By Lt. General Michael Ferriter, U.S. Army (Retired)
As we move into what for many of us is the fourth week or more of staying at home, there are steps we can take to remain positive during this time of stress and uncertainty. Over the course of my 35-year military career as well as in my civilian life, I have benefited from a defined course of action.
First and foremost, stay consistent. Setting a routine and staying with it is helpful for both the mind and the body. Working from home can have a bit of a “Groundhog Day” effect and it’s important to break up the sameness.
My personal formula is: Wellness + Fitness + “Foodness” + “Restness” = Happiness
Wellness: Hunt the good stuff. Appreciate a sunny day. Read a good book. Give yourself and your loved one’s credit for successes both big and small. Take a break from social media. Meditate. Find an online yoga class. Select a trusted friend who is supportive and stay in touch. Remember that attitude equals altitude.
Fitness: It doesn’t matter what you do, as long as you do something. Run, take a walk, ride your bike, if you are able, do calisthenics in your basement, stretch, improve your core strength. There is a wealth of free, online resources ready to be tapped. The important thing is to move your body.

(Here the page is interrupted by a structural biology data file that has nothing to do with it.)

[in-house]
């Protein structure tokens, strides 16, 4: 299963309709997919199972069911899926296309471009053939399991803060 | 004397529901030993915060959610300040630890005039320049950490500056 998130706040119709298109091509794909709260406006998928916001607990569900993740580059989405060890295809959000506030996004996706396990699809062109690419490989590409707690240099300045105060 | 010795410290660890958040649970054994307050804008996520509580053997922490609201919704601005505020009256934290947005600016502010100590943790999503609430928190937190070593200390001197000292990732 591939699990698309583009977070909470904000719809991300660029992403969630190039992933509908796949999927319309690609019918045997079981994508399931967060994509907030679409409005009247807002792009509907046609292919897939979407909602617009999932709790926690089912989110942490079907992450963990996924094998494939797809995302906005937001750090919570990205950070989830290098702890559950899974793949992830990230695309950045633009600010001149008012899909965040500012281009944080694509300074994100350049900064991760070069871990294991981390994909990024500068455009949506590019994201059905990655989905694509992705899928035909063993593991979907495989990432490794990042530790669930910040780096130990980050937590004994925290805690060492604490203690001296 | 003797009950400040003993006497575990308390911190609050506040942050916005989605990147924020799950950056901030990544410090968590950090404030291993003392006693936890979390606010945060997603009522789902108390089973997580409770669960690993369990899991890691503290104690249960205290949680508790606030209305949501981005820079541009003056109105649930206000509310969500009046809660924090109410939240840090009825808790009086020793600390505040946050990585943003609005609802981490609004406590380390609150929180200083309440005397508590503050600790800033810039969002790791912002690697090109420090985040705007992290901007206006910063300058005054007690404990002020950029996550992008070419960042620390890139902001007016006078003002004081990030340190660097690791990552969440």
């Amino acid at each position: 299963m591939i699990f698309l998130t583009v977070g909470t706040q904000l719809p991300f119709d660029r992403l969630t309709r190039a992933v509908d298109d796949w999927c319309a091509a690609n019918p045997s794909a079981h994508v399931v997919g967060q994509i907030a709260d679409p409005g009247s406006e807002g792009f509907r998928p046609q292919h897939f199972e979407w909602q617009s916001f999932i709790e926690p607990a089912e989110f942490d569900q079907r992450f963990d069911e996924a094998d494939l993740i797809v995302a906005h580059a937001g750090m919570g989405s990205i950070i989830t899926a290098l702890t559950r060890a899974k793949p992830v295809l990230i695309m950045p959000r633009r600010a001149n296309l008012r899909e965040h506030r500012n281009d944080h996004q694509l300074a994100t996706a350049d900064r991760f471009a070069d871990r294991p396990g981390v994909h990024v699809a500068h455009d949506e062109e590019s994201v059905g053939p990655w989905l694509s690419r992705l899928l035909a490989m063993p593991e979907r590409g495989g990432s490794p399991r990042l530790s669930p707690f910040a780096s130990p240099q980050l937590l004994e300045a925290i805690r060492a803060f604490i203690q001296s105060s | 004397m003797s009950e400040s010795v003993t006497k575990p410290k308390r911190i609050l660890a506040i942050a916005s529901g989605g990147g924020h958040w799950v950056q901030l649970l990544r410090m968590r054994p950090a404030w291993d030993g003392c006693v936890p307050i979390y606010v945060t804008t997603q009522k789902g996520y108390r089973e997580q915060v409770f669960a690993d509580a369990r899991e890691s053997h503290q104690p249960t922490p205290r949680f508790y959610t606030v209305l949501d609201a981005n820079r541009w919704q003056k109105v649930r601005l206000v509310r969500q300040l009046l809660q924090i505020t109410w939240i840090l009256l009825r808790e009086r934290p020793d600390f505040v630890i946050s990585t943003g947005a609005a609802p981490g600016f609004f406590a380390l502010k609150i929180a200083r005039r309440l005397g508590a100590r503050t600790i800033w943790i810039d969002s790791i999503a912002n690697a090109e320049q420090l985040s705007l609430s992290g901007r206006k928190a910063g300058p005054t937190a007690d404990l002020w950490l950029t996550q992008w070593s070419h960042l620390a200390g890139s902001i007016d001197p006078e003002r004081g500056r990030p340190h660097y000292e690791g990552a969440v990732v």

Foodness: Eat to live instead of live to eat. Times like this can bring out the stress eater in all of us. Eat powerful, nutritious foods that make you feel good. But always give yourself permission to cheat once in a while and have that ice cream or piece of cake.
Restness: Sleep is a weapon against illness and stress. Resting your body is as important as exercising it and it will make you a better person. Make sure you are getting enough shut eye.
As we enter a second month of social distancing, the National Veterans Memorial and Museum is going to explore themes of resilience during stressful times by drawing on the perspectives of Veterans. Stay positive, stay hopeful, stay thankful. Together, we will get through this.
Lt. General Michael Ferriter, U.S. Army (Retired)
President and CEO of the National Veterans Memorial and Museum